In Greece we usually make it into small pastries and fill them with feta and egg. But as you can imagine you can stuff it with whatever you wish: graviera or other hard cheese and bacon, tomatoes and a soft creamy white cheese like galotyri. Or you can even spread it and use it as a base for your pizza. This specific dough can actually stand on its own, so you can even roll it out and cut it in strips.

Ingredients 
500g  flour
1 tsp baking powder
1 tsp salt
230ml (1 cup) of extra virgin olive oil
3 tablespoons (30g) grated graviera cheese
200g greek yogurt
1 egg

Preheat your oven at 180C. Sieve your flour in a bowl and add the salt.

In a separate bowl whisk your egg. Add the olive oil and yogurt and stir until everything is combined. Add the cheese and stir again. Slowly pour your wet ingredients into your flour bowl. Use your hands until everything is combined. Place your dough in a lightly floured surface and kneed for a few minutes until you get (you guessed it) a soft and fluffy dough.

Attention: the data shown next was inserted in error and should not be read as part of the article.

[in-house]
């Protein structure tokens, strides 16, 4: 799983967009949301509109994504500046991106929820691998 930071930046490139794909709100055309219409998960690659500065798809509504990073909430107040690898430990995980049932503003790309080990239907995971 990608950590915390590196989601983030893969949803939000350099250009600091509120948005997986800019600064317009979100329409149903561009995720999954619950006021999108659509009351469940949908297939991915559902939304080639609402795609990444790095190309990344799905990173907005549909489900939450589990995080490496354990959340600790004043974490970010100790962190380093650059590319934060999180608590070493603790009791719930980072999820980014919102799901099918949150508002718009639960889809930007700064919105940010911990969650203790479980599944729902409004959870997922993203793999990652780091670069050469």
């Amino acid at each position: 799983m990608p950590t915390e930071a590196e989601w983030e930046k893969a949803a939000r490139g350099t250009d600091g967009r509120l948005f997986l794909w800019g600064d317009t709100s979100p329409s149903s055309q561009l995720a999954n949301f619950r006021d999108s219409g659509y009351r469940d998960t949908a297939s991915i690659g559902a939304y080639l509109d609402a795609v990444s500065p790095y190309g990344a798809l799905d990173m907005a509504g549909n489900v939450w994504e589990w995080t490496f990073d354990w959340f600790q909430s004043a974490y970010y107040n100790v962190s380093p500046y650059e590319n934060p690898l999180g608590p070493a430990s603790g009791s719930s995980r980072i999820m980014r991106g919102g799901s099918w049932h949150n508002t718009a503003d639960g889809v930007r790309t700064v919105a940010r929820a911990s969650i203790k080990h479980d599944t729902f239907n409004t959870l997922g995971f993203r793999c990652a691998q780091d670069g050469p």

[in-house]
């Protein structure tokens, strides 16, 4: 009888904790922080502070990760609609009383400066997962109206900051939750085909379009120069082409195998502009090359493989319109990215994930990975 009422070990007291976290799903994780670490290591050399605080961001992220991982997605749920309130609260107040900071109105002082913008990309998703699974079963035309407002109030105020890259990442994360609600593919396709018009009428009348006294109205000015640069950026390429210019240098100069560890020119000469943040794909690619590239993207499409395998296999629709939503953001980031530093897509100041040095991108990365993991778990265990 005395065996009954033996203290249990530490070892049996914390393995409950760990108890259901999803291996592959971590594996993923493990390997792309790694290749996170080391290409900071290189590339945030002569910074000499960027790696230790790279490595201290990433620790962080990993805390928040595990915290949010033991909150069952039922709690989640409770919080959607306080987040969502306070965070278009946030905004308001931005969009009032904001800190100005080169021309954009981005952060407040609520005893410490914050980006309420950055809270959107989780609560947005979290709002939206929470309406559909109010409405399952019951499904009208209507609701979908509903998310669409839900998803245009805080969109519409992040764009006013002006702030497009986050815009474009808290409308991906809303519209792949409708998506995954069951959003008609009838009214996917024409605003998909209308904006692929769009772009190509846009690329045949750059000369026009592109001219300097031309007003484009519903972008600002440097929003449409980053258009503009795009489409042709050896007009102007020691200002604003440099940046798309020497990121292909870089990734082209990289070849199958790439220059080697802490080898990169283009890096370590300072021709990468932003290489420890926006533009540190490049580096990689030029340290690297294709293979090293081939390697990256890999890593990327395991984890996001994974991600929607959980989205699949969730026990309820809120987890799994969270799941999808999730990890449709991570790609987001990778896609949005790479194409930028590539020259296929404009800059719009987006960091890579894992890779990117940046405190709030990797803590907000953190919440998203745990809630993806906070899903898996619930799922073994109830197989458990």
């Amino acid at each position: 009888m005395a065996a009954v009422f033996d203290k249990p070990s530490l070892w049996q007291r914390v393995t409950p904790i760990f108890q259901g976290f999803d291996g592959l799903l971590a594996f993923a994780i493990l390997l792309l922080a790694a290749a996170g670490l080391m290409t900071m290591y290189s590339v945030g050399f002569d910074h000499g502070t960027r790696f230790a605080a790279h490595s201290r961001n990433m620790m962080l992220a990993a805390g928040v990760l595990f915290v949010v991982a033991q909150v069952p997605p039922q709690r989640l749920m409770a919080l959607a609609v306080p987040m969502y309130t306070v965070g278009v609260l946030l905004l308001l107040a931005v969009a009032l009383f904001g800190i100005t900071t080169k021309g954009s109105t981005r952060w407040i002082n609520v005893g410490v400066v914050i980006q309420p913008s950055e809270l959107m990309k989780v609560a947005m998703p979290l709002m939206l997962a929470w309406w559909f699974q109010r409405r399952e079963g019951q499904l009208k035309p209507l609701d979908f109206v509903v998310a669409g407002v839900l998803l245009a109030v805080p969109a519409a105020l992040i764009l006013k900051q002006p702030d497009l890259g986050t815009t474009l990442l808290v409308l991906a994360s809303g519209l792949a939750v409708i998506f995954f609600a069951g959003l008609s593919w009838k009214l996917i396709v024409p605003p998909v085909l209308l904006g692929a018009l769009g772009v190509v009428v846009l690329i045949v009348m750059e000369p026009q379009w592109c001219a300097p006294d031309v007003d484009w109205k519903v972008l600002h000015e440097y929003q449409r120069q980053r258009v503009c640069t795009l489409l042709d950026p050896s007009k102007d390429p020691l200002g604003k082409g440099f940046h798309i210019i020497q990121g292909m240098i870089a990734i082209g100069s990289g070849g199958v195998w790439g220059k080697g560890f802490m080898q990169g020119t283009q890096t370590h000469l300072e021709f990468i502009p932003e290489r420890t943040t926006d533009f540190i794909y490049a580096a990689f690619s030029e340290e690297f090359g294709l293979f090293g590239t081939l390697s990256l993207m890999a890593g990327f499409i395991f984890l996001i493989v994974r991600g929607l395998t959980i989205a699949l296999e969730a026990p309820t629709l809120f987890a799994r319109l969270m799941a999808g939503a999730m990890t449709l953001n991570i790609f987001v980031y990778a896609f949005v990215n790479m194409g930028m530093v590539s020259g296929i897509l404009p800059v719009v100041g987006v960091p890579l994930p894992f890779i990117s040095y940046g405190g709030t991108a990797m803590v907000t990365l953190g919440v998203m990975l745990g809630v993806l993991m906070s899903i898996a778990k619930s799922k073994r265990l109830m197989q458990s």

Let it rest for half an hour while you prepare your fillings or topping (if using any). Roll it and either stuff it, use it as a pizza base or cut in strips. Bake at 180C. Your dough will rise a bit, having a delicious slightly flaky texture. When you make it, drop us an email or tweet, Mrs Kalliopi would be thrilled.


Pesto is one of the things we love. And we also love playing around with it. Use different herbs. Different nuts. Different types of cheese. Always keep the extra virgin olive oil though.

This week we got inspired by our pistachios. With beautiful pink exteriors and vibrant green kernels, these little gems from the island of Aegina are sweet and intense in flavour. Nothing to do with your supermarket stuff.

This recipe is so versatile. You can make a large batch and then use it in so many different recipes. Mix with warm pasta shells, put a dollop over baked potatoes, mix it into your favourite soup, mix with some Greek yogurt for an easy dip. The combinations are endless. These are the recipes we love. Few, good ingredients. Easy to make. Easy to use.

Makes one cup of pesto
¼ cup extra virgin olive oil 
½ cup unsalted pistachios kernels
½ cup basil
½ cup parsley
1 tbs grated St Isidoros cheese* (or parmesan)
lemon juice to taste
pinch of salt